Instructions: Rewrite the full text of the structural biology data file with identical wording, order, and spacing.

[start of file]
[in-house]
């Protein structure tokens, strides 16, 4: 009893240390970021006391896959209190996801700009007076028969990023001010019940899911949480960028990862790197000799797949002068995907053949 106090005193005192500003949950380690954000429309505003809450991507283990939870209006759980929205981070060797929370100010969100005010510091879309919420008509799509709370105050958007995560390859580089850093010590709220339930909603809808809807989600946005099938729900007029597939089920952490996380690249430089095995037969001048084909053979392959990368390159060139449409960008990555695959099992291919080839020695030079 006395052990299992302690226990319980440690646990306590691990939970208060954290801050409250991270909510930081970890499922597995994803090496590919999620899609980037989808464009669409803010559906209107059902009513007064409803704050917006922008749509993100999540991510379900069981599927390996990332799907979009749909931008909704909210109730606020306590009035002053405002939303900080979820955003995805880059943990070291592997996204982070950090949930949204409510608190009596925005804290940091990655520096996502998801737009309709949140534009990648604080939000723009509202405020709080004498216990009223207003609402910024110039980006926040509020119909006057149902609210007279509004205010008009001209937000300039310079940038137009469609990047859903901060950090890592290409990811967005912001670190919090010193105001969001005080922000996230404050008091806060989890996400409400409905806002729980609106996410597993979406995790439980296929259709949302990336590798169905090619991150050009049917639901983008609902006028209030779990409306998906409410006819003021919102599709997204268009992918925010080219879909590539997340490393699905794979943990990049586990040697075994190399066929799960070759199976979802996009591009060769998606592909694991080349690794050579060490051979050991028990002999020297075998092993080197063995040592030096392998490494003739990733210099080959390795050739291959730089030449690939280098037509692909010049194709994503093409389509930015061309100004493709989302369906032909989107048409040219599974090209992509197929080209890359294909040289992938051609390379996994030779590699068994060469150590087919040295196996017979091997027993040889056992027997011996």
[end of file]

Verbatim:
[in-house]
């Protein structure tokens, strides 16, 4: 009893240390970021006391896959209190996801700009007076028969990023001010019940899911949480960028990862790197000799797949002068995907053949 106090005193005192500003949950380690954000429309505003809450991507283990939870209006759980929205981070060797929370100010969100005010510091879309919420008509799509709370105050958007995560390859580089850093010590709220339930909603809808809807989600946005099938729900007029597939089920952490996380690249430089095995037969001048084909053979392959990368390159060139449409960008990555695959099992291919080839020695030079 006395052990299992302690226990319980440690646990306590691990939970208060954290801050409250991270909510930081970890499922597995994803090496590919999620899609980037989808464009669409803010559906209107059902009513007064409803704050917006922008749509993100999540991510379900069981599927390996990332799907979009749909931008909704909210109730606020306590009035002053405002939303900080979820955003995805880059943990070291592997996204982070950090949930949204409510608190009596925005804290940091990655520096996502998801737009309709949140534009990648604080939000723009509202405020709080004498216990009223207003609402910024110039980006926040509020119909006057149902609210007279509004205010008009001209937000300039310079940038137009469609990047859903901060950090890592290409990811967005912001670190919090010193105001969001005080922000996230404050008091806060989890996400409400409905806002729980609106996410597993979406995790439980296929259709949302990336590798169905090619991150050009049917639901983008609902006028209030779990409306998906409410006819003021919102599709997204268009992918925010080219879909590539997340490393699905794979943990990049586990040697075994190399066929799960070759199976979802996009591009060769998606592909694991080349690794050579060490051979050991028990002999020297075998092993080197063995040592030096392998490494003739990733210099080959390795050739291959730089030449690939280098037509692909010049194709994503093409389509930015061309100004493709989302369906032909989107048409040219599974090209992509197929080209890359294909040289992938051609390379996994030779590699068994060469150590087919040295196996017979091997027993040889056992027997011996």